how I didn't like the idea, and the whole
thing seemed uncanny, and it is lucky I
didn't. The Prospector and the Eastern
man got back a week later without having
discovered the ' Mound of Eternal Silence,'
both mad as hatters, and each laying the
blame of the failure on the other. I have
always wondered since if Judson was really
as crazy as they thought he was."

" Why," I asked, " what made you doubt

" Oh," answered the Drummer, " I can't
exactly say I disbelieve his story, but
well, you see, about a month afterwards I
was in Phoenix again, and one night I saw
the Prospector and the lunatic taking a


drink at a bar together. A little later the
Prospector passed me without seeing me.
He was walking arm in arm with a stranger,
and as they went by I heard him say, ' If I
had the money I never would think of ask-
ing any one to go in with me. He calls it
the " Mound of Eternal Silence."' . . .
" They passed on, and their voices were
lost to me in the distance."



MALITA was a half-breed, the daugh-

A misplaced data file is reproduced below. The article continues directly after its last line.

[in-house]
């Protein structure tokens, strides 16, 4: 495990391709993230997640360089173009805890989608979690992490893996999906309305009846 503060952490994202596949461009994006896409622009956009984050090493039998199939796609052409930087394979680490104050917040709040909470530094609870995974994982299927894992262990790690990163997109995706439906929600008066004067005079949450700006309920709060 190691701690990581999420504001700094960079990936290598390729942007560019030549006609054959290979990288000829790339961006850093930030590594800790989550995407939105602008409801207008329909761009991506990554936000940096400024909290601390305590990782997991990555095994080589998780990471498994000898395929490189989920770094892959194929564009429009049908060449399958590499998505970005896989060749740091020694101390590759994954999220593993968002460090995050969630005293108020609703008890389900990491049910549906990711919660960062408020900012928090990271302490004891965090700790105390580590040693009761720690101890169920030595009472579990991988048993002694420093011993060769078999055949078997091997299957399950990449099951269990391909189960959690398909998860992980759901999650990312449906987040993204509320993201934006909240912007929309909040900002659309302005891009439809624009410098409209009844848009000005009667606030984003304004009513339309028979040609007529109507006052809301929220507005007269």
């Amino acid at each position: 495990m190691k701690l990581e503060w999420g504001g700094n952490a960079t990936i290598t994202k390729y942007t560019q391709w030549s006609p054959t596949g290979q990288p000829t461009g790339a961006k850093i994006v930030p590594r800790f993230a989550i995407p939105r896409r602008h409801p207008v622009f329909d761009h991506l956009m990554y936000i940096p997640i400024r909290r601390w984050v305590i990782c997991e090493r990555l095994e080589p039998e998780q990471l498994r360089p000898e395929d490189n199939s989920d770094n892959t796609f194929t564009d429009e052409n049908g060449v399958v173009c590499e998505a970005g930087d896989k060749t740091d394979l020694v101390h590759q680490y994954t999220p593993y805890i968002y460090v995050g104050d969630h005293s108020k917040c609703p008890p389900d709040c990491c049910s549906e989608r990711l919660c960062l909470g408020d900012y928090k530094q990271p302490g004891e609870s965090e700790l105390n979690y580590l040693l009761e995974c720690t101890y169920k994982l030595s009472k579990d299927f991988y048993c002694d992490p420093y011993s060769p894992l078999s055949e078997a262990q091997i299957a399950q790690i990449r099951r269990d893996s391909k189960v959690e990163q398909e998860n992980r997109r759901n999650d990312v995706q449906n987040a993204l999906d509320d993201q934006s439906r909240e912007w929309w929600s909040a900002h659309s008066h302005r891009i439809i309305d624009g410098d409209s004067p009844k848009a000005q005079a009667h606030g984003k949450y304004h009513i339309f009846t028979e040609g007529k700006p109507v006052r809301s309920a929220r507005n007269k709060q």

ter of an old squaw man. She had
spent several years at the Indian school in
Phoenix, and had proved herself an apt
pupil. Later she went to work on Sim-
mons' Ranch. She was a very pretty,
healthy looking girl, and one day Morgan
Jones, the hunter and trapper, asked her to
marry him. She went with him to his cabin
near the Reservation and settled down.

Jones was a devil-may-care sort of chap,
who, when he had a little money, came to
the straggling one-horse town near the
Reservation, drank considerable whiskey,
and amused himself by running his pony up


and down the one street, firing off his gun,
and shouting at the top of his voice. This
was Jones' idea of a good time, and his
method of contributing his share to the
sanguinary ornamentation of the embryo

Malita made Jones a good wife, and at-
tended to his creature comforts to the best
of her ability, and when Jones returned to
the cabin in an inebriated condition she
soothed him, and put him to bed, looking
upon such incidents as a matter of course.
For a year or more they lived contentedly,
and a little boy was born to them.

On the Reservation lived an Indian
named Tixinopa, a splendid specimen of a
savage athlete, and the most noted runner
and hunter in his tribe. Like many of
his race, while hating the white man, he
loved the white man's fire-water, and it